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* TSX up 4 points, or 0.03 percent, to 14,140.99
* Six of 10 main groups lower
* Index on track for 0.25 percent gain on week
TORONTO, June 3 (Reuters) - Canada’s main stock index gained marginally on Friday as a sharp gain for miners offset losses for financial, technology, healthcare and consumer discretionary stocks.
Nineteen of the 20 most influential gainers on the index were from the materials group, which includes precious and base metals miners and fertilizer companies, as gold prices surged after disappointing U.S. jobs data.
Barrick Gold Corp jumped 10 percent to C$24.46, Goldcorp Inc gained 5.9 percent to C$23.55, and Kinross Gold rose 9.9 percent to C$6.26.
Diversified miners also gained as a range of base metals prices were boosted by a weaker U.S. dollar.
Teck Resources advanced 7.4 percent to C$13.86, and First Quantum Minerals gained 6.2 percent to C$9.13.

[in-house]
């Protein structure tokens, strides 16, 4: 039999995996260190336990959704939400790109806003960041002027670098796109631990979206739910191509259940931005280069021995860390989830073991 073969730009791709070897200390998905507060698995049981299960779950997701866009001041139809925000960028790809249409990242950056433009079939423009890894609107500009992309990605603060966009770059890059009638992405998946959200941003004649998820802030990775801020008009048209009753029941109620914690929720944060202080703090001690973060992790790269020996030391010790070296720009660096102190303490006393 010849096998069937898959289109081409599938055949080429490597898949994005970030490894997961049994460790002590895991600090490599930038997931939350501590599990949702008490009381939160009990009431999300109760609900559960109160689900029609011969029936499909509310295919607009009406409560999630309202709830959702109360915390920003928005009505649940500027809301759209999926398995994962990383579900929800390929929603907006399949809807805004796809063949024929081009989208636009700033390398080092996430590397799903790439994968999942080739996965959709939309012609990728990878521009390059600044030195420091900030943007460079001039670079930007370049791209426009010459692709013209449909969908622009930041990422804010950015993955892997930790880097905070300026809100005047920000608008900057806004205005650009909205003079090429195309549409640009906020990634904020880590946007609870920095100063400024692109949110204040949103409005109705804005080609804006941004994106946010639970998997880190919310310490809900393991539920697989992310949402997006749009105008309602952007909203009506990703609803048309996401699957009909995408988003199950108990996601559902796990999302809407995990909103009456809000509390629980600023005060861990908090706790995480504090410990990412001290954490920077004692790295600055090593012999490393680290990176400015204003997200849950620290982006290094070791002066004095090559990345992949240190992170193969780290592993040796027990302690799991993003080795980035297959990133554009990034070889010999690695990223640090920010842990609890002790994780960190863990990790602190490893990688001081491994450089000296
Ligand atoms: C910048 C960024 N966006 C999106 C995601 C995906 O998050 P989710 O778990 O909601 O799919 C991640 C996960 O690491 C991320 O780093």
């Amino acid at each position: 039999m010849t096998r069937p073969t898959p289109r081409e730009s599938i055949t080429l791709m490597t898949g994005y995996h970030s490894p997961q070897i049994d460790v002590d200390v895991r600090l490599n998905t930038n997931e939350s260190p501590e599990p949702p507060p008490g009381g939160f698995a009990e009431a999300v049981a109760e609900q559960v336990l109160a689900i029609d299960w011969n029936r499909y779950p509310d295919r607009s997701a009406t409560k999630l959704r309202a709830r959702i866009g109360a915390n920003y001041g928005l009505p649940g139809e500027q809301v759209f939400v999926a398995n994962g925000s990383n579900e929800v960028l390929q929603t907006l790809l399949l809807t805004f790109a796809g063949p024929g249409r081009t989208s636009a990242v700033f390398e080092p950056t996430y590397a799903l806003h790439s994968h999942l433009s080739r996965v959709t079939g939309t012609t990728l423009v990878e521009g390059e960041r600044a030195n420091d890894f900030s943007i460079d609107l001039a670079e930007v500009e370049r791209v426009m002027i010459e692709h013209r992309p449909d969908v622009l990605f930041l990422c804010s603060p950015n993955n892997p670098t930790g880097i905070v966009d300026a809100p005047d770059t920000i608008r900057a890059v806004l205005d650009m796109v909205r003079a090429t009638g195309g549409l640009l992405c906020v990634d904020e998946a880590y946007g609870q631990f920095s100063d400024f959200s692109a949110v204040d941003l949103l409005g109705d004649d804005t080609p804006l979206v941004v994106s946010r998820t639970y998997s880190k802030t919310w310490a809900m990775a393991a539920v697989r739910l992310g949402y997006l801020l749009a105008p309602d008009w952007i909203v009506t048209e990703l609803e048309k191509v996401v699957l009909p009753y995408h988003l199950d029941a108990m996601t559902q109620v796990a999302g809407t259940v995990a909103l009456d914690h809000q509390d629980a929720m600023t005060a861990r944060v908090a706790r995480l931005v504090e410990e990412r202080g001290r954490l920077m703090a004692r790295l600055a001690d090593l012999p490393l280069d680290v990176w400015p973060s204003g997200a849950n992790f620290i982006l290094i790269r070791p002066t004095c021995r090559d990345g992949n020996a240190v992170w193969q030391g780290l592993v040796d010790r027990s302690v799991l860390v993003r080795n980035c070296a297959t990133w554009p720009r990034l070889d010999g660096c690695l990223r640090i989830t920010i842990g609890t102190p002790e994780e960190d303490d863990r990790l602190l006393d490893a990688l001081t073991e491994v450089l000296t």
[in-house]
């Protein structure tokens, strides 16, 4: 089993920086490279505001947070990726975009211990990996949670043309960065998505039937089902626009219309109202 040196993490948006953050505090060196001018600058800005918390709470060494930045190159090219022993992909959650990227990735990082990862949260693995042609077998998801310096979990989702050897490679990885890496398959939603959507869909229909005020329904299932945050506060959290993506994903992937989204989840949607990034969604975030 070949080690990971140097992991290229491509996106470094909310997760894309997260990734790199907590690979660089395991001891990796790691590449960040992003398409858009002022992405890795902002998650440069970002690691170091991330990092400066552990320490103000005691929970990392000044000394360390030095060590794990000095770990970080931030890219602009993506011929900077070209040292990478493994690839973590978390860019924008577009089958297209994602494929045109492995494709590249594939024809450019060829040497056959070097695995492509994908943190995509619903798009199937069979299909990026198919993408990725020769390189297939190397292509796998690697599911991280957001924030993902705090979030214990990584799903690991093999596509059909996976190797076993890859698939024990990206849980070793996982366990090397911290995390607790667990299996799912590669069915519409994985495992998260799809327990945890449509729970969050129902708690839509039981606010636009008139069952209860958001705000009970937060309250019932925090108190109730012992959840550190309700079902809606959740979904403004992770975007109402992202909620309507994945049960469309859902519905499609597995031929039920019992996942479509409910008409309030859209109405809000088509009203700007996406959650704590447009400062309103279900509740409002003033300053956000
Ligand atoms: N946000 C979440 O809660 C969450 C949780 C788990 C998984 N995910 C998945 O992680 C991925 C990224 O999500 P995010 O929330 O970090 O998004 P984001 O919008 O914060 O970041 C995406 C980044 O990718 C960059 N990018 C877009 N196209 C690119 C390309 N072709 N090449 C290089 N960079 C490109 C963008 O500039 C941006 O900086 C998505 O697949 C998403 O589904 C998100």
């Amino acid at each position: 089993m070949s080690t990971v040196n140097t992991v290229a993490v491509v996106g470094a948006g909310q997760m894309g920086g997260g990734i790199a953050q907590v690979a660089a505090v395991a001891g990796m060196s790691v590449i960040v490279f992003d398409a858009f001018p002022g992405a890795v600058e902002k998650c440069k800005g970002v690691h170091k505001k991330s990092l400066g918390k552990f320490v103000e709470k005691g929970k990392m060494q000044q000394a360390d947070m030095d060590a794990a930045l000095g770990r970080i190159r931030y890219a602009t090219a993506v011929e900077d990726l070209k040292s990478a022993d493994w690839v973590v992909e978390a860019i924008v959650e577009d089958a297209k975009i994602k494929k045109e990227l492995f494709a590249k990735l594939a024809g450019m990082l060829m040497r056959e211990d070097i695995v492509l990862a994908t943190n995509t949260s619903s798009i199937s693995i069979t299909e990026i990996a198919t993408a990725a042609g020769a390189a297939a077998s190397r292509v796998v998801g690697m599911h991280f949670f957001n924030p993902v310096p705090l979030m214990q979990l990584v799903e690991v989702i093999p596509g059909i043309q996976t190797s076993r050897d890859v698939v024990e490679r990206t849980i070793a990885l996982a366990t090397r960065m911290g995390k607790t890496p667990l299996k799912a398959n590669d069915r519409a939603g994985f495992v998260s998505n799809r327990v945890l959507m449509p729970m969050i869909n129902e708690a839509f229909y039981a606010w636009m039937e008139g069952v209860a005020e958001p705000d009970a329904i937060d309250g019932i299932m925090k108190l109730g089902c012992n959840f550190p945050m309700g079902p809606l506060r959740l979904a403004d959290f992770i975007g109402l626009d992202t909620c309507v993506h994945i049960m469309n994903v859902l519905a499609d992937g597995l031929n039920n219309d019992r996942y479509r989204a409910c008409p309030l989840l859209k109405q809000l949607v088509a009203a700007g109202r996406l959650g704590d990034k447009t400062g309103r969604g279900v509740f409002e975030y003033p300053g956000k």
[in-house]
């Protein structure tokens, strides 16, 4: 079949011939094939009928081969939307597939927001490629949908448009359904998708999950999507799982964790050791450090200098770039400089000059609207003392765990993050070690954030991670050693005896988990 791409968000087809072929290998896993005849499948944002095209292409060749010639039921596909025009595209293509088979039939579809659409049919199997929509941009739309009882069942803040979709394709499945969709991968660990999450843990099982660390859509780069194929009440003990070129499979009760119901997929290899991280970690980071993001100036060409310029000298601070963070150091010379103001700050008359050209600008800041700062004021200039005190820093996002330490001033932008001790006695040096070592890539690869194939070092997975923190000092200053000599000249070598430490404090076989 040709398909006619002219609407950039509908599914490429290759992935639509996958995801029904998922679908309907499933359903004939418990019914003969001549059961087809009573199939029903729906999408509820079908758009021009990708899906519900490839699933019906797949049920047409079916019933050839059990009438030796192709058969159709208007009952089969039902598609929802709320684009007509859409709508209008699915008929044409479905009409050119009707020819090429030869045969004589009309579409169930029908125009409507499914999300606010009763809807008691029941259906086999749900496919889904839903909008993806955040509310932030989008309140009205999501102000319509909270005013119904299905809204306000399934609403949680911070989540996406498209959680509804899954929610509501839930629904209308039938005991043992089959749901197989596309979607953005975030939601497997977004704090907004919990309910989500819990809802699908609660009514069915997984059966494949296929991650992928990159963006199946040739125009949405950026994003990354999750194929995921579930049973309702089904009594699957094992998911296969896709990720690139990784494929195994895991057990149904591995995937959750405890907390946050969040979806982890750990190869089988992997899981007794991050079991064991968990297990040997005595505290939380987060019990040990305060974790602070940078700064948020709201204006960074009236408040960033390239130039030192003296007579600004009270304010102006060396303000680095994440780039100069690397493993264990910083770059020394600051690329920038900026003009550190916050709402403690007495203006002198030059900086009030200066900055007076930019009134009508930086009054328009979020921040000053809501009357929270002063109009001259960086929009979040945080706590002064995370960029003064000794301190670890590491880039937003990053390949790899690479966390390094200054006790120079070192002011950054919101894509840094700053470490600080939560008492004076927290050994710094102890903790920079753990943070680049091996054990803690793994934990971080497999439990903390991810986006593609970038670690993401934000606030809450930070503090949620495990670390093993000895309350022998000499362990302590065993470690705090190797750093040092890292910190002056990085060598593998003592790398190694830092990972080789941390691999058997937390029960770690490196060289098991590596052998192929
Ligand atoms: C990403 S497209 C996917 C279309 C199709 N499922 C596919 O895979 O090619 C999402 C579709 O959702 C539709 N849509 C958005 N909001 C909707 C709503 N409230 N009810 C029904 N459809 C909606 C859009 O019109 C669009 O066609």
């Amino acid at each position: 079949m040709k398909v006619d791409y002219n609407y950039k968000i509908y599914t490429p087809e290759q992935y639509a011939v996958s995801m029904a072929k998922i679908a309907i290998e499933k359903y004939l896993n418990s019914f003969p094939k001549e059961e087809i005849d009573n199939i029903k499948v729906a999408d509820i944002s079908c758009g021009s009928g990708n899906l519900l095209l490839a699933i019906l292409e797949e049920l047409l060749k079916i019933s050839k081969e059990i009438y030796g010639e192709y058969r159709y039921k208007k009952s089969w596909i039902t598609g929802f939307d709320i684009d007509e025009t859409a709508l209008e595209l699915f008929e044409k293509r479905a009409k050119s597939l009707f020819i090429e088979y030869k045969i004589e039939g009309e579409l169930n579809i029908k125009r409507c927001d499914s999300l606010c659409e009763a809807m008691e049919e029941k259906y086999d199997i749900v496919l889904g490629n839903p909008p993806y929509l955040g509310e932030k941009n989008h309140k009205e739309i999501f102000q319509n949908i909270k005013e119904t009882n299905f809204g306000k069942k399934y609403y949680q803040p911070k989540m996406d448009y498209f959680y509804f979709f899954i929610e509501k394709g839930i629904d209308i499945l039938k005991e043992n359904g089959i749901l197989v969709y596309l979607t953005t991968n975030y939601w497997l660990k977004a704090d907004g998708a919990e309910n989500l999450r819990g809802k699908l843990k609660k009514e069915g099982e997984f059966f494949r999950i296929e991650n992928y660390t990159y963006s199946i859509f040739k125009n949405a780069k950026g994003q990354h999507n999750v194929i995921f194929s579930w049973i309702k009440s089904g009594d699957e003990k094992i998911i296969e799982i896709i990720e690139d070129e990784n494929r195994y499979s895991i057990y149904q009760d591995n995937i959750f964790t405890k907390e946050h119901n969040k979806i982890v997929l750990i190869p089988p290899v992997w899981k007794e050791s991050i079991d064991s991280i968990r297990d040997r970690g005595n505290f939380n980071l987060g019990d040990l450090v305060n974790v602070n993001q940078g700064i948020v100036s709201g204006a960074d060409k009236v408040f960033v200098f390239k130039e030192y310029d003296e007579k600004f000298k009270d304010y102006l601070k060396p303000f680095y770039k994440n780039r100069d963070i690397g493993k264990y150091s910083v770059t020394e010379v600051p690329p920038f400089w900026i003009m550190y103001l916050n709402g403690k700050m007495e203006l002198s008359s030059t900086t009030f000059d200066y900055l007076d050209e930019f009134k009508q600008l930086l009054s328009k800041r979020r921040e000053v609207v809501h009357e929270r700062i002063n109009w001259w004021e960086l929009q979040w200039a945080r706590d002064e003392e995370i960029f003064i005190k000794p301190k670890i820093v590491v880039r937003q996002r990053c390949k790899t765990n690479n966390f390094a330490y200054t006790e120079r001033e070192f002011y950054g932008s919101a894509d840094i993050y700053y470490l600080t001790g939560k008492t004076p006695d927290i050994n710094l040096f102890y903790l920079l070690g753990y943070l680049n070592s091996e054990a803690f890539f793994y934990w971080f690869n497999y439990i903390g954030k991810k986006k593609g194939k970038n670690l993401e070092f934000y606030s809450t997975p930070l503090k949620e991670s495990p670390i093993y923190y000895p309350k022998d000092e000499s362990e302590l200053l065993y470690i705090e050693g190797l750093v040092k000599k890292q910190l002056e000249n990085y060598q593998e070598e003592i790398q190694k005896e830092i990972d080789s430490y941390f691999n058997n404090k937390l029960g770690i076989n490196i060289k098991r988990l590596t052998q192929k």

At 10:25 a.m. EDT (1425 GMT), the Toronto Stock Exchange’s S&P/TSX composite index rose 4 points, or 0.03 percent, to 14,140.99. It’s on track for a 0.25 percent weekly gain.
Yet six of the index’s 10 main groups were in negative territory and decliners outnumbered advancers by five to four.
Among main laggards was Manulife Financial Corp, which declined 3 percent to C$18.83. The insurer said late on Thursday that it would take a 49 percent stake in a Toronto real estate company.
Brookfield Asset Management fell 1.8 percent to C$45.41 after Asciano shareholders voted for Brookfield’s buyout proposal.
The overall financials group slipped 1 percent, with Royal Bank of Canada down 0.9 percent to C$78.87, and Toronto-Dominion Bank also off 0.9 percent, to C$57.05.
The energy group retreated 0.2 percent, while industrials fell 0.6 percent. The materials group added 5.3 percent.
U.S. crude prices were down 0.8 percent to $48.79 a barrel, while Brent lost 0.8 percent to $49.63.
Gold futures rose 2.7 percent to $1,241.8 an ounce and copper prices advanced 1.4 percent to $4,670.5 a tonne.
Canada ran a near-record trade deficit of C$2.94 billion ($2.28 billion) in April as the economy continued to struggle with weak crude oil prices that have slashed the value of exports and curbed growth. (Reporting by Alastair Sharp; Editing by Nick Zieminski)
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